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Titan’s icy alley: An elusive surface revealed

20 Jan 2020, 20:50 UTC
Titan’s icy alley: An elusive surface revealed
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Title: A corridor of exposed ice-rich bedrock across Titan’s tropical regionAuthors: Caitlin A. Griffith, Paulo F. Penteado, Jake D. Turner, Catherine D. Neish, Giuseppe Mitri, Nicholas J. Montiel, Ashley Schoenfeld, Rosaly M. C. LopesFirst Author’s Institution: Department of Planetary Sciences, Lunar and Planetary Laboratory, University of Arizona, Tuscon, Arizona, USAStatus: Published in Nature Astronomy [closed access]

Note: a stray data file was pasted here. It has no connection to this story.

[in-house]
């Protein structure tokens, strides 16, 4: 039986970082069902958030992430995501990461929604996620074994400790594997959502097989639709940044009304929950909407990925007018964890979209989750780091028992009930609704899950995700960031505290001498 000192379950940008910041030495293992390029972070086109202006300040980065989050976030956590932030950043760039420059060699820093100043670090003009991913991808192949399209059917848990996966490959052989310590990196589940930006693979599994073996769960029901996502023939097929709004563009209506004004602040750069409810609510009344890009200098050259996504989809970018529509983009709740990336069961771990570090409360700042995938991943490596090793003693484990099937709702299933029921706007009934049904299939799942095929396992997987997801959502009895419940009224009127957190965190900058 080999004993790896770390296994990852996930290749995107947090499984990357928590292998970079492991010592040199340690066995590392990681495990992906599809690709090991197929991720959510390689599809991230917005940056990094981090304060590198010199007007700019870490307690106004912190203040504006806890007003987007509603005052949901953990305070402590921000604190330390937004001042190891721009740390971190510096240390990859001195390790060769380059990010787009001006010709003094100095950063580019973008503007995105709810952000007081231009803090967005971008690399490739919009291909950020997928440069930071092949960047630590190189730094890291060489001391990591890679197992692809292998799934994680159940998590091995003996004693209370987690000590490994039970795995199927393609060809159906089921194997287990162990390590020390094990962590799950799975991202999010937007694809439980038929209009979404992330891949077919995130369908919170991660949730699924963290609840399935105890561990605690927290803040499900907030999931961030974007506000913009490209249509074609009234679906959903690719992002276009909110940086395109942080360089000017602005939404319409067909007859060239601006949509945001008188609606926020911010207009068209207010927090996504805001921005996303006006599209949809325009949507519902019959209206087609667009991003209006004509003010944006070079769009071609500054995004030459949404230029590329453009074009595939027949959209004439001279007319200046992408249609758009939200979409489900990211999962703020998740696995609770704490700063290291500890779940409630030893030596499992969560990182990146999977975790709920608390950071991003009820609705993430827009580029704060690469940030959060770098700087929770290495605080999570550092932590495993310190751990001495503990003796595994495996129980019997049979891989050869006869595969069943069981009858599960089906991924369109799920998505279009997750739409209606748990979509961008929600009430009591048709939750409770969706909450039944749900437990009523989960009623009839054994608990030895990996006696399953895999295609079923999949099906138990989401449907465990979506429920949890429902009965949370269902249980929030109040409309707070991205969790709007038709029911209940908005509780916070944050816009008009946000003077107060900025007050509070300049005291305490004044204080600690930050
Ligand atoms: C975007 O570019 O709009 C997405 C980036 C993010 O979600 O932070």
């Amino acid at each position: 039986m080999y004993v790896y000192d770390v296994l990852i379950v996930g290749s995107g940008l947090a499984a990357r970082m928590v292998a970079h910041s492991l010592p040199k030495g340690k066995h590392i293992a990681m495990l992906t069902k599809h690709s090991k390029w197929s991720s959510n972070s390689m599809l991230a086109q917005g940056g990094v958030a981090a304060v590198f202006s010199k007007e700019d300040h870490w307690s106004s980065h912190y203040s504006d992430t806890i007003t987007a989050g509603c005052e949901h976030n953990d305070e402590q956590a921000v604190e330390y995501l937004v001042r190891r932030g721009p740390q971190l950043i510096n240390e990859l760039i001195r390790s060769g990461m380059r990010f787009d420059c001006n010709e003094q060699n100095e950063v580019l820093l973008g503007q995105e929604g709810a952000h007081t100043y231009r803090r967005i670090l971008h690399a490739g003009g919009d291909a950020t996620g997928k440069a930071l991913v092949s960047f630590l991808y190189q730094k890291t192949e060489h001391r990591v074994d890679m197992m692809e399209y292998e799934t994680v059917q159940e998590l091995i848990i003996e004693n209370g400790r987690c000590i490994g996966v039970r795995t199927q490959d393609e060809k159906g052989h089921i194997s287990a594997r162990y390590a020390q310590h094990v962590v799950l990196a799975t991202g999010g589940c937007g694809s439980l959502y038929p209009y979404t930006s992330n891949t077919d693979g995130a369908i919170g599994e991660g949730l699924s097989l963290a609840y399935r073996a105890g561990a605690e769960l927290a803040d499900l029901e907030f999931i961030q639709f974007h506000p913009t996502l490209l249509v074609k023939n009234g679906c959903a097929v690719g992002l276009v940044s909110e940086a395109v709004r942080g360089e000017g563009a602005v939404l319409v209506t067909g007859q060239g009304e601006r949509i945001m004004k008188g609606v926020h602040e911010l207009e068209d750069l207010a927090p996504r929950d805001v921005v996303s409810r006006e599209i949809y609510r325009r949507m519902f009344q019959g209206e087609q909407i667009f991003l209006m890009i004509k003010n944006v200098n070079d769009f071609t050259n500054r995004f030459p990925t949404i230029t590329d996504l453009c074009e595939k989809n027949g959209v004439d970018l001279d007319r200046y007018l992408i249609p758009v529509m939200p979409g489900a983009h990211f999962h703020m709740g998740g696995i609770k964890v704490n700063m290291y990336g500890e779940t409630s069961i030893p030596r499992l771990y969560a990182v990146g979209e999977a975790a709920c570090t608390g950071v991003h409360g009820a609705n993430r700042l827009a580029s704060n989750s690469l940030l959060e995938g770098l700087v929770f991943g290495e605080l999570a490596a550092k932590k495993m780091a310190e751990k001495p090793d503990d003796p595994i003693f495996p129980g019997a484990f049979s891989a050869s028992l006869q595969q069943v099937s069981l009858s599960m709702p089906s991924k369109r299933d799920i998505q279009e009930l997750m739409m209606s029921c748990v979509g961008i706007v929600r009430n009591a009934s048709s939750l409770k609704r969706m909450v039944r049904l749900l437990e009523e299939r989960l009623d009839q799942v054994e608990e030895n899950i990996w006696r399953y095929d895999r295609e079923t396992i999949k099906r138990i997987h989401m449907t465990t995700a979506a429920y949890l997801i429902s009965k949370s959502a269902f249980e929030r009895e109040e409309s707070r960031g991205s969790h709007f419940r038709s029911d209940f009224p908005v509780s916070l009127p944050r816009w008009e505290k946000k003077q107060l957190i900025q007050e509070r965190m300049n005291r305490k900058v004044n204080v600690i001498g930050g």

A song of ice and carbonAlthough Saturn’s largest moon, Titan, is expected to have an icy composition, unambiguous detection of H2O ice on its surface has been less than straightforward. Titan inspires great intrigue given its Earth-like landforms, including lakes, rivers, sand dunes, mountains, and possibly volcanoes. However, these features occur at frigid temperatures (~94 K) and have very different compositions than their terrestrial counterparts. Whereas Earth has water flowing over a silicate rock surface, Titan has liquid methane and ethane flowing over a surface that likely includes both ice and carbon-bearing organic compounds.So where is the H2O? Based on Titan’s low density (1.88 g/cm3), it is thought to be made up of H2O around a wet, rocky core. In a popular model of its interior, Titan has differentiated, or organized into layers, such that the H2O layer includes an upper crust of “normal” ...

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